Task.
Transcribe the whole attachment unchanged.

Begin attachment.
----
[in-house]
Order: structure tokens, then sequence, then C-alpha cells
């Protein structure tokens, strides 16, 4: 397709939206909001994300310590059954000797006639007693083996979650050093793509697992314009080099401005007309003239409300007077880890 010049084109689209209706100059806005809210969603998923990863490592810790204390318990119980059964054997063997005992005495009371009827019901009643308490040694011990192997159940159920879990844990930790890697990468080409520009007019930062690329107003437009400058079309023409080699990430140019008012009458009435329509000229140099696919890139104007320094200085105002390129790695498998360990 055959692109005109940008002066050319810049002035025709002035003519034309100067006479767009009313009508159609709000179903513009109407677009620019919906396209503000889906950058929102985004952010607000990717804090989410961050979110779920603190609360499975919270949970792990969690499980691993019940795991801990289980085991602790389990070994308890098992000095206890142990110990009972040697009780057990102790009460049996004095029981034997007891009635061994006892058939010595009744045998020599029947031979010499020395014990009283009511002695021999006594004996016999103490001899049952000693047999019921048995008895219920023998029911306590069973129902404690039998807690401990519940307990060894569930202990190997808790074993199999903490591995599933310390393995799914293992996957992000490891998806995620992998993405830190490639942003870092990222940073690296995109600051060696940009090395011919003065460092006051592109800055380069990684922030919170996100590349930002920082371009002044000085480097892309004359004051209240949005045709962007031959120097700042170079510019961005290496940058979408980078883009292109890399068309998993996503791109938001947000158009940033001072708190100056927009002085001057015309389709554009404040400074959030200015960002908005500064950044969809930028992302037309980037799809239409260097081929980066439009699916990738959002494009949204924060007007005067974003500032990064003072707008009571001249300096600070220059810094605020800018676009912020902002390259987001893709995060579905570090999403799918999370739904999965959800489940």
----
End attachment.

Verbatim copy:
[in-house]
Order: structure tokens, then sequence, then C-alpha cells
């Protein structure tokens, strides 16, 4: 397709939206909001994300310590059954000797006639007693083996979650050093793509697992314009080099401005007309003239409300007077880890 010049084109689209209706100059806005809210969603998923990863490592810790204390318990119980059964054997063997005992005495009371009827019901009643308490040694011990192997159940159920879990844990930790890697990468080409520009007019930062690329107003437009400058079309023409080699990430140019008012009458009435329509000229140099696919890139104007320094200085105002390129790695498998360990 055959692109005109940008002066050319810049002035025709002035003519034309100067006479767009009313009508159609709000179903513009109407677009620019919906396209503000889906950058929102985004952010607000990717804090989410961050979110779920603190609360499975919270949970792990969690499980691993019940795991801990289980085991602790389990070994308890098992000095206890142990110990009972040697009780057990102790009460049996004095029981034997007891009635061994006892058939010595009744045998020599029947031979010499020395014990009283009511002695021999006594004996016999103490001899049952000693047999019921048995008895219920023998029911306590069973129902404690039998807690401990519940307990060894569930202990190997808790074993199999903490591995599933310390393995799914293992996957992000490891998806995620992998993405830190490639942003870092990222940073690296995109600051060696940009090395011919003065460092006051592109800055380069990684922030919170996100590349930002920082371009002044000085480097892309004359004051209240949005045709962007031959120097700042170079510019961005290496940058979408980078883009292109890399068309998993996503791109938001947000158009940033001072708190100056927009002085001057015309389709554009404040400074959030200015960002908005500064950044969809930028992302037309980037799809239409260097081929980066439009699916990738959002494009949204924060007007005067974003500032990064003072707008009571001249300096600070220059810094605020800018676009912020902002390259987001893709995060579905570090999403799918999370739904999965959800489940």